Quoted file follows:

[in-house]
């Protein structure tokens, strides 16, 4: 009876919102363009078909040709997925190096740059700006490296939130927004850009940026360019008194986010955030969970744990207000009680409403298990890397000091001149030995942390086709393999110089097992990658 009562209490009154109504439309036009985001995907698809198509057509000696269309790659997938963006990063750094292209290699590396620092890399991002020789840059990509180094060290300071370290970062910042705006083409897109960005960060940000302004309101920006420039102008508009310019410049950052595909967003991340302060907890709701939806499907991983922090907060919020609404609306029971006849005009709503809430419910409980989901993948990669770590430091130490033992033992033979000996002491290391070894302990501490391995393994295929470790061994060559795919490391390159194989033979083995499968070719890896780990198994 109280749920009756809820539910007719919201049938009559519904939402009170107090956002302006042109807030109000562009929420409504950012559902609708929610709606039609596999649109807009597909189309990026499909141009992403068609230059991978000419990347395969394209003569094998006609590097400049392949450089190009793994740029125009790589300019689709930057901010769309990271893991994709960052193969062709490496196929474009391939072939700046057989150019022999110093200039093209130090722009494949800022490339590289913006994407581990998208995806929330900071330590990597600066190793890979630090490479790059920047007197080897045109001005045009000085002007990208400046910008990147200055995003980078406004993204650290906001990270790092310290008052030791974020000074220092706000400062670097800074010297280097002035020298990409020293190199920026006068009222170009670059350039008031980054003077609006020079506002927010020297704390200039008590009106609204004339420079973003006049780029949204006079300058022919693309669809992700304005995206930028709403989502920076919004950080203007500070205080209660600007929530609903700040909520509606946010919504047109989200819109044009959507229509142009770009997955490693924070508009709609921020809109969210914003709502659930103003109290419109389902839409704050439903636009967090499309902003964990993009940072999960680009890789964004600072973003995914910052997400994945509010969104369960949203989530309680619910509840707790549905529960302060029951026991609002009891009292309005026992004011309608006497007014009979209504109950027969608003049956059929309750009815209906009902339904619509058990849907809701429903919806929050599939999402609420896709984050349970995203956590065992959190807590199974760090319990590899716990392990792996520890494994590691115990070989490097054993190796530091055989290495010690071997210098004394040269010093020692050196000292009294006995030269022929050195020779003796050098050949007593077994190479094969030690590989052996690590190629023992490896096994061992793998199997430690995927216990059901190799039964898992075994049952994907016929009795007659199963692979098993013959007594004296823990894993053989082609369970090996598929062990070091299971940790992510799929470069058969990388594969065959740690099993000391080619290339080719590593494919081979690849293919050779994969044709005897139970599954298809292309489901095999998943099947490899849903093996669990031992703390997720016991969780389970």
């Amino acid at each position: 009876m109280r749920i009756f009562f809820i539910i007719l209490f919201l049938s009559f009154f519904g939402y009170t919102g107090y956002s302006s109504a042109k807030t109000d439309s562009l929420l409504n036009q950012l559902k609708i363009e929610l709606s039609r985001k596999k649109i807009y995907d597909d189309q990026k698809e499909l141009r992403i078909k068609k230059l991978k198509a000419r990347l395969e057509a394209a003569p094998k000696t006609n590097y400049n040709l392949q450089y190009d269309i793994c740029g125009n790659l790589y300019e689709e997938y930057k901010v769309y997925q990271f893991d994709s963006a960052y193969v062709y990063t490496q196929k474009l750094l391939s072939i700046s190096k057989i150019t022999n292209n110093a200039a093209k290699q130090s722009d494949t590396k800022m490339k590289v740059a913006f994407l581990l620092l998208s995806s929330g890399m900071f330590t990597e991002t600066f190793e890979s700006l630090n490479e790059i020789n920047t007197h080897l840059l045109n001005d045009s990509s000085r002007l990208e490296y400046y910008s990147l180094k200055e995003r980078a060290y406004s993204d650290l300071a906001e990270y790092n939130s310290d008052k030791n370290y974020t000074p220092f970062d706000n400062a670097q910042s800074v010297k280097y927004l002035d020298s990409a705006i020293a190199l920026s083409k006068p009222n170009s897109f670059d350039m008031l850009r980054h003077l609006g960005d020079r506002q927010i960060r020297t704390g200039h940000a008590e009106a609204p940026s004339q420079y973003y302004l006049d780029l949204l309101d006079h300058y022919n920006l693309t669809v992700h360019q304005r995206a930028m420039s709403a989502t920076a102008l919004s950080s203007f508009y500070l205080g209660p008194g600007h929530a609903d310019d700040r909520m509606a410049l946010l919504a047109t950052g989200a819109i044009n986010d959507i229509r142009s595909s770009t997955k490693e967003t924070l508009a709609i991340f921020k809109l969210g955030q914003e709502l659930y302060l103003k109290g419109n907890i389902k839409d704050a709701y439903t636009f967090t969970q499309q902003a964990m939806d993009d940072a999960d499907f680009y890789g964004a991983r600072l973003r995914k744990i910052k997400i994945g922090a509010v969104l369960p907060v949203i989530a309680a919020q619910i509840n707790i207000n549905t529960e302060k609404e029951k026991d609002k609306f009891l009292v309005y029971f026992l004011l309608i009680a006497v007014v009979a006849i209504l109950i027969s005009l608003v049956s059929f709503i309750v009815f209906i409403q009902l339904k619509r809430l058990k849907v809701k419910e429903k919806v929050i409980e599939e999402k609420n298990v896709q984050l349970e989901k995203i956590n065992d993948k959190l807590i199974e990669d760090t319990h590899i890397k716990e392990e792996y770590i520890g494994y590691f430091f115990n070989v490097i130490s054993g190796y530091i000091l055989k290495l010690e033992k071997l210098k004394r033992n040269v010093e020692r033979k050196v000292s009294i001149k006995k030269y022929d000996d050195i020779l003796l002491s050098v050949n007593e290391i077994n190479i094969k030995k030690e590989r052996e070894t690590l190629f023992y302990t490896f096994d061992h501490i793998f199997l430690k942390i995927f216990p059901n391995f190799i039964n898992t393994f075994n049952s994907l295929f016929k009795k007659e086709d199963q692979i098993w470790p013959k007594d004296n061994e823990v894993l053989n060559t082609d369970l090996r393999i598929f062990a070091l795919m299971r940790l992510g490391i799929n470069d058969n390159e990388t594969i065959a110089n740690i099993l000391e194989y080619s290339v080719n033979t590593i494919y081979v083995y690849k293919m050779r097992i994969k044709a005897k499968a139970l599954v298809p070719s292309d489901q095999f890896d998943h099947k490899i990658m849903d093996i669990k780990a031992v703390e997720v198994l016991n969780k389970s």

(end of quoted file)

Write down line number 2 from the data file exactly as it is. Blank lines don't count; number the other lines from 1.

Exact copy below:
């Protein structure tokens, strides 16, 4: 009876919102363009078909040709997925190096740059700006490296939130927004850009940026360019008194986010955030969970744990207000009680409403298990890397000091001149030995942390086709393999110089097992990658 009562209490009154109504439309036009985001995907698809198509057509000696269309790659997938963006990063750094292209290699590396620092890399991002020789840059990509180094060290300071370290970062910042705006083409897109960005960060940000302004309101920006420039102008508009310019410049950052595909967003991340302060907890709701939806499907991983922090907060919020609404609306029971006849005009709503809430419910409980989901993948990669770590430091130490033992033992033979000996002491290391070894302990501490391995393994295929470790061994060559795919490391390159194989033979083995499968070719890896780990198994 109280749920009756809820539910007719919201049938009559519904939402009170107090956002302006042109807030109000562009929420409504950012559902609708929610709606039609596999649109807009597909189309990026499909141009992403068609230059991978000419990347395969394209003569094998006609590097400049392949450089190009793994740029125009790589300019689709930057901010769309990271893991994709960052193969062709490496196929474009391939072939700046057989150019022999110093200039093209130090722009494949800022490339590289913006994407581990998208995806929330900071330590990597600066190793890979630090490479790059920047007197080897045109001005045009000085002007990208400046910008990147200055995003980078406004993204650290906001990270790092310290008052030791974020000074220092706000400062670097800074010297280097002035020298990409020293190199920026006068009222170009670059350039008031980054003077609006020079506002927010020297704390200039008590009106609204004339420079973003006049780029949204006079300058022919693309669809992700304005995206930028709403989502920076919004950080203007500070205080209660600007929530609903700040909520509606946010919504047109989200819109044009959507229509142009770009997955490693924070508009709609921020809109969210914003709502659930103003109290419109389902839409704050439903636009967090499309902003964990993009940072999960680009890789964004600072973003995914910052997400994945509010969104369960949203989530309680619910509840707790549905529960302060029951026991609002009891009292309005026992004011309608006497007014009979209504109950027969608003049956059929309750009815209906009902339904619509058990849907809701429903919806929050599939999402609420896709984050349970995203956590065992959190807590199974760090319990590899716990392990792996520890494994590691115990070989490097054993190796530091055989290495010690071997210098004394040269010093020692050196000292009294006995030269022929050195020779003796050098050949007593077994190479094969030690590989052996690590190629023992490896096994061992793998199997430690995927216990059901190799039964898992075994049952994907016929009795007659199963692979098993013959007594004296823990894993053989082609369970090996598929062990070091299971940790992510799929470069058969990388594969065959740690099993000391080619290339080719590593494919081979690849293919050779994969044709005897139970599954298809292309489901095999998943099947490899849903093996669990031992703390997720016991969780389970």